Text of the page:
However, we knew that we did not want this space merely to be a venting session. Rather, we envisioned it as the development of a healing practice, one whose participants understood that racial justice is their problem too. Thus, we sought the help of other scholars, practitioners, and experts, such as Professor Laurie Nathan, Professor Justin DeLeon, Professor Clemens Sedmak, and others. Using their guidance, we constructed the circle as a series of open-ended questions and opportunities for sharing. We considered requesting the Keough School to sanction this circle and mandate participation. We eventually decided against taking this route because we agreed that people are in different phases of engagement with racial justice. We wanted to meet people where they are.
Inside the talking circle
The virtual talking circle began like most Zoom calls. There was the brief silence followed by warm reunions as we virtually reunited with friends after months of isolation. As facilitators, we also felt the quiet relief of seeing more participants trickle onto the call. Our conversation began with a short explanation of the talking circle. We discussed our hopes for the conversation to serve as a collective space for processing the summer, which would ultimately move us towards pursuing racial justice as individuals and as a collective. We asked a series of introductory questions such as “what do you hope to receive from the conversation and what do you hope to bring into the space?”. Some came ready to participate; many came to listen and to learn.
“Our conversation turned towards taking action, and we wrestled with the paradox of valuing both safety and solidarity.”
When the moment was right we dove into our first question: “what was your first experience with race, and how did it make you feel?”. We knew this question was complicated given the diversity of our cohort and our assumption that race was a fairly new concept for many of our international colleagues. As our friends shared their experiences we saw the nuances and complexities of race unfold. Peers discussed experiences ranging from colorism and privilege in the Middle East to sanctioned racial discrimination in the US. These conversations showed us how our awareness of race, privilege, and oppression begins early. Irrespective of our national origin, we are all conditioned to remain silent and accept the status quo. Inequality is reproduced as we are socialized to dehumanize through blind acceptance of wrongs reinforced by our families, our peers, and even our educational institutions.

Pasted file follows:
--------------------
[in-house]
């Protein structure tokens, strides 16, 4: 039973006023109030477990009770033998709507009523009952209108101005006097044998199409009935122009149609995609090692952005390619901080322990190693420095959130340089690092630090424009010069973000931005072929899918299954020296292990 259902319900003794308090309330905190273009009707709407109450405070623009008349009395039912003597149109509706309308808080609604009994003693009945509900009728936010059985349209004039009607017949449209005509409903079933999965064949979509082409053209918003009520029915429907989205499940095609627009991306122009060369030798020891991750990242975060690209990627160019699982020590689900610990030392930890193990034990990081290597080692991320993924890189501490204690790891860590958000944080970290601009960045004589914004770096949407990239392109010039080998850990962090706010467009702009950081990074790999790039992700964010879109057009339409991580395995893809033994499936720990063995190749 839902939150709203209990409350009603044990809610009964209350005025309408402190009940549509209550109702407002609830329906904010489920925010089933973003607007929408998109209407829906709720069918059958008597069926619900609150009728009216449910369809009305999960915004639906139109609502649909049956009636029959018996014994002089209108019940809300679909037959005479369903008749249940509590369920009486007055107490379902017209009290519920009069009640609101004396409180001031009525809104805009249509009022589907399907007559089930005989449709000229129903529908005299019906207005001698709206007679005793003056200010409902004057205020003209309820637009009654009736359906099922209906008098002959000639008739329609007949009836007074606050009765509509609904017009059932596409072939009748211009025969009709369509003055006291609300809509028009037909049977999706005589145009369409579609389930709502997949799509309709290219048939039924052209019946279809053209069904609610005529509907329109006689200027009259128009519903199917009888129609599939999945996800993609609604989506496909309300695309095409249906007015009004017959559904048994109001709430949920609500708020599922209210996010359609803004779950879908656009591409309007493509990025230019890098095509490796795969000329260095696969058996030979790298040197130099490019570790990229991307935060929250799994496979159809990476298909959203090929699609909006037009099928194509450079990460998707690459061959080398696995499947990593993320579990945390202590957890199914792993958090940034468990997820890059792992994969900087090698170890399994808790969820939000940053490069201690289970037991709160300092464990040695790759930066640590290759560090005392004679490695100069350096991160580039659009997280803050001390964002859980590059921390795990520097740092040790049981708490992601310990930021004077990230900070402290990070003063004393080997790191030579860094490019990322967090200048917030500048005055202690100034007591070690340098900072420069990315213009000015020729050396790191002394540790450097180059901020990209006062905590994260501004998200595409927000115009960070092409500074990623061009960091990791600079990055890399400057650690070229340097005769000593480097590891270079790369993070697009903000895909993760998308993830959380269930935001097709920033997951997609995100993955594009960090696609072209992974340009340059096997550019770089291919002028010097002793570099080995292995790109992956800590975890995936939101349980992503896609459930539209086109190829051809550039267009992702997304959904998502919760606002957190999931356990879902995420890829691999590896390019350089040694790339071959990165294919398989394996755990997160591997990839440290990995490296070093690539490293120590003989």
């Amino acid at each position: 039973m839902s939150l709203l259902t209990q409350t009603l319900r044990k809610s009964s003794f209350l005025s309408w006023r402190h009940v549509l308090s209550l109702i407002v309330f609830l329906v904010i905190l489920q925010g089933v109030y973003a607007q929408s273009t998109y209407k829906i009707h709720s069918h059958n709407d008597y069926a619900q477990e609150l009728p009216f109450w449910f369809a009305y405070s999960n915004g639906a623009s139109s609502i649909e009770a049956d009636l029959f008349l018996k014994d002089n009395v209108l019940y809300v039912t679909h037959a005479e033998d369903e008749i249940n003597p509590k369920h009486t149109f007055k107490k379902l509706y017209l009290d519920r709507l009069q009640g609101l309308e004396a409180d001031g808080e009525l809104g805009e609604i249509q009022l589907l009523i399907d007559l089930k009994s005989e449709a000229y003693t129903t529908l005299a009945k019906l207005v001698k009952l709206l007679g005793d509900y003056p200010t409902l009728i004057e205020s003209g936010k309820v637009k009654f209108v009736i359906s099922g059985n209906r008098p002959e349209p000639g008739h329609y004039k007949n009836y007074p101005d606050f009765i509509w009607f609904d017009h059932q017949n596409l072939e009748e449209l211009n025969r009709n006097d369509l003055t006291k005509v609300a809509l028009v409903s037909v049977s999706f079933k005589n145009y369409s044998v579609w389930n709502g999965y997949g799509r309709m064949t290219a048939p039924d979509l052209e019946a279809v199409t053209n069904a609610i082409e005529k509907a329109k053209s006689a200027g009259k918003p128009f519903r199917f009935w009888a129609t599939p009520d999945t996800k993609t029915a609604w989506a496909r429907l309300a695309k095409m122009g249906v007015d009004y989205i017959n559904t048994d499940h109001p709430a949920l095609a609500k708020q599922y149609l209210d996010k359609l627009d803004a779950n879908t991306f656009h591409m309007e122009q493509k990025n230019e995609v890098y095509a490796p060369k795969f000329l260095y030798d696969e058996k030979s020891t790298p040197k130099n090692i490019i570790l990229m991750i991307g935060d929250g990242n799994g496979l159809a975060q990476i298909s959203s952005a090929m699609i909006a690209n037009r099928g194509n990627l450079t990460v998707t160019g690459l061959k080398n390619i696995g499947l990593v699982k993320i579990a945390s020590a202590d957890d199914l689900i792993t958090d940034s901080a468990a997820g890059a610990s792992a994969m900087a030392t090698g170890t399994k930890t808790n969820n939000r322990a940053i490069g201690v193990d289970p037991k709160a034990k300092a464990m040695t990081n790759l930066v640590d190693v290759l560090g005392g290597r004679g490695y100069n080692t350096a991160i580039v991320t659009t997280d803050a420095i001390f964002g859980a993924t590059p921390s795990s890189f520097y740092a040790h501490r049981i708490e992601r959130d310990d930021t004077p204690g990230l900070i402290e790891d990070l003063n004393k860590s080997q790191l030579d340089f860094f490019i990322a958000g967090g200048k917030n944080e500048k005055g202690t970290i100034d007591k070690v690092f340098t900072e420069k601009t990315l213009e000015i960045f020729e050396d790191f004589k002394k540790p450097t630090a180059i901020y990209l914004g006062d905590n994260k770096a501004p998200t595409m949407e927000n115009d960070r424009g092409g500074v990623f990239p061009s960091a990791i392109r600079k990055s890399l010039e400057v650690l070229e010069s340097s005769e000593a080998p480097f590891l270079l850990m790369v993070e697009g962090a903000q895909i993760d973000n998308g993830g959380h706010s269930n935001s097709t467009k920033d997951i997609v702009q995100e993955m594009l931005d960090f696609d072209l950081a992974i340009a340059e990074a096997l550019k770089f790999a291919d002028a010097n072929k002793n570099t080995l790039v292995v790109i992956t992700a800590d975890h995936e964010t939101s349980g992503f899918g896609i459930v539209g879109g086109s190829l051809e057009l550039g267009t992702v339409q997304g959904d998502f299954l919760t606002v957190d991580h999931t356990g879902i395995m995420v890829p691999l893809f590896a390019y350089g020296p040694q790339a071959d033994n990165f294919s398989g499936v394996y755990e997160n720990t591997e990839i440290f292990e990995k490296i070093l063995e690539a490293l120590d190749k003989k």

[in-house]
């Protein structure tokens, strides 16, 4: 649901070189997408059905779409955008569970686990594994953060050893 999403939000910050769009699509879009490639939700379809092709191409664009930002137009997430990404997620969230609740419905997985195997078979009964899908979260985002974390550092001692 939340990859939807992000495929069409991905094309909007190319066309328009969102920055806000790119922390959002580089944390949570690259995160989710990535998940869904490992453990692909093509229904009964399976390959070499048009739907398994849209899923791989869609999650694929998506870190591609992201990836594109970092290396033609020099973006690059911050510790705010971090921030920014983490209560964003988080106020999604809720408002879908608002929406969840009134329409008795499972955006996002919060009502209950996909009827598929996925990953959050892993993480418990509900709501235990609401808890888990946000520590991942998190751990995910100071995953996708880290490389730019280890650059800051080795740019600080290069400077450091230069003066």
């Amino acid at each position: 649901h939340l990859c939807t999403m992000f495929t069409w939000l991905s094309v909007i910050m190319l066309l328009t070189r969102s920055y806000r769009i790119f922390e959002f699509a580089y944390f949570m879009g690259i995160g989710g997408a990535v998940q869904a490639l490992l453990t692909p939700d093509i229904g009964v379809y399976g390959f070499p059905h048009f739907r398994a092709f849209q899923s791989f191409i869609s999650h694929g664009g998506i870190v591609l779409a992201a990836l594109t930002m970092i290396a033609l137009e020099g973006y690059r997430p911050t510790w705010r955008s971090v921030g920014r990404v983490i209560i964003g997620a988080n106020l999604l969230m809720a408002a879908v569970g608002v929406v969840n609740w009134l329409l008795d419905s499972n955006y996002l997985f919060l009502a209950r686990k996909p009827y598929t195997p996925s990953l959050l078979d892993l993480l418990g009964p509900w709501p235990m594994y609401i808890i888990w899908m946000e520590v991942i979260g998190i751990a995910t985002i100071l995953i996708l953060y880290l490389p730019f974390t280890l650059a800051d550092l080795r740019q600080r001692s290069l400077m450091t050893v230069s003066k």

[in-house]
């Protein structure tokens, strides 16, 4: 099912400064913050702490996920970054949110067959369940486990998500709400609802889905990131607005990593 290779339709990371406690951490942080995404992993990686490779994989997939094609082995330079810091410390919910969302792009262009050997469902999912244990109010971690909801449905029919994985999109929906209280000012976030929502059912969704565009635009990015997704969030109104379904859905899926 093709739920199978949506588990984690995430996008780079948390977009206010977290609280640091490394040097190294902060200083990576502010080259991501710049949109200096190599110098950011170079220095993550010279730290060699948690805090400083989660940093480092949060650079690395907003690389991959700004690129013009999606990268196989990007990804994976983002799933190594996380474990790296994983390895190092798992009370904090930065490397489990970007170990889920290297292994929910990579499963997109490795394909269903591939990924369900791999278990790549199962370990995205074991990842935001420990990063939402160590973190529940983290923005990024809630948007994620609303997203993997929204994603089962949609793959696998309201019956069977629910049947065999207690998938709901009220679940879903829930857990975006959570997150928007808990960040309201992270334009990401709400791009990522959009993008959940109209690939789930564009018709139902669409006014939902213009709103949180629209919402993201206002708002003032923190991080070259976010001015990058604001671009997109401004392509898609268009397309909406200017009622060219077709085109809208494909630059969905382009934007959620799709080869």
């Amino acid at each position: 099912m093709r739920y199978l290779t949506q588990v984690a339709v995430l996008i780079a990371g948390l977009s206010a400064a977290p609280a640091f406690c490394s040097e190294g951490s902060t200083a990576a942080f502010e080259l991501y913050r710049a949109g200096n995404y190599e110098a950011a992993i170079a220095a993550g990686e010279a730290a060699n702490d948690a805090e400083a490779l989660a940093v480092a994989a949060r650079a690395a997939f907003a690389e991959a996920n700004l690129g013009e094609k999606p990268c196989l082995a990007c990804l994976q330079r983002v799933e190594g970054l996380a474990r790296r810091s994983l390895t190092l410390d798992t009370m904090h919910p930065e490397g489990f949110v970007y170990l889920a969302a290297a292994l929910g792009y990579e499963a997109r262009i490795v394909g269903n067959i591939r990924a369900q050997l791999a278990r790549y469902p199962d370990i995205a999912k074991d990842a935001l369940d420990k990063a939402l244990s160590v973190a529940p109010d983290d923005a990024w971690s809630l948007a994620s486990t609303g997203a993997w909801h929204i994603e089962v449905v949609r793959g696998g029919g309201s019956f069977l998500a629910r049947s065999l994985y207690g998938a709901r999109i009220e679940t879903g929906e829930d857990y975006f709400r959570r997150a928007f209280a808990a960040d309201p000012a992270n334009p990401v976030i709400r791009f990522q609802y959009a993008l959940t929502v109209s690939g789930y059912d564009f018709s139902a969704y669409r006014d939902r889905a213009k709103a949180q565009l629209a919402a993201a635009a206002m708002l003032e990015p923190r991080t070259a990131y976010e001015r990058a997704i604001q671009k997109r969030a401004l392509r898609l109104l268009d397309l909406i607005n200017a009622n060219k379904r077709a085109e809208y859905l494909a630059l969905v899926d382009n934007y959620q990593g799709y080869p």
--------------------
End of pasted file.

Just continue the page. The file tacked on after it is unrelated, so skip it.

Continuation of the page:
Our conversation turned towards taking action, and we wrestled with the paradox of valuing both safety and solidarity. One colleague mentioned that true solidarity may require the privileged to willingly sacrifice their safety to stand with the marginalized so that one day we all can experience safety equally. The energy of our conversation transcended the virtual barriers as the comment resonated in the virtual space. Our conversation on safety and solidary revealed the significance of the moment as feelings of community and solidarity materialized in our bodies. Our individual stories became bridges for deepening our connections and commitment to each other. Thus, talking became healing.
To help continue this collaborative endeavor of racial justice, we sought answers from our colleagues who attended the talking circle. A survey afterward indicated that our colleagues were interested in maintaining these conversations. Some suggested different themes of how education can be used to foster or fight against racism, disability rights awareness and promotion, and even learning how to be an effective ally and the essential facts to back up our arguments with naysayers.
Wrapping up the talking circle was difficult for us. We wanted this racial justice initiative to continue, and we wanted this to be more than just dialogue. We knew that we needed to do more than just continue to “talk” about these things. We need situations to change, improve, transform.
One of the limitations that we know we are up against is that graduate student life is short-lived. Graduate students only remain at Notre Dame for a couple of years. We began brainstorming how we are to embed and sustain this initiative of racial justice. Who is supposed to maintain racial justice movement within the Keough School and the broader Notre Dame system? Most importantly, should the responsibility solely remain with the students?
Diversity, inclusion, and representation are great. But how can we go even further in facilitating change to transform structures that maintain the status quo? We would welcome the implementation of permanent structures or programs on our campus that would ensure continued engagement with transforming racism and systemic dehumanization for students, faculty, and staff. We believe this can best be achieved through spaces where students, staff, and faculty can collectively build a vision for a shared future.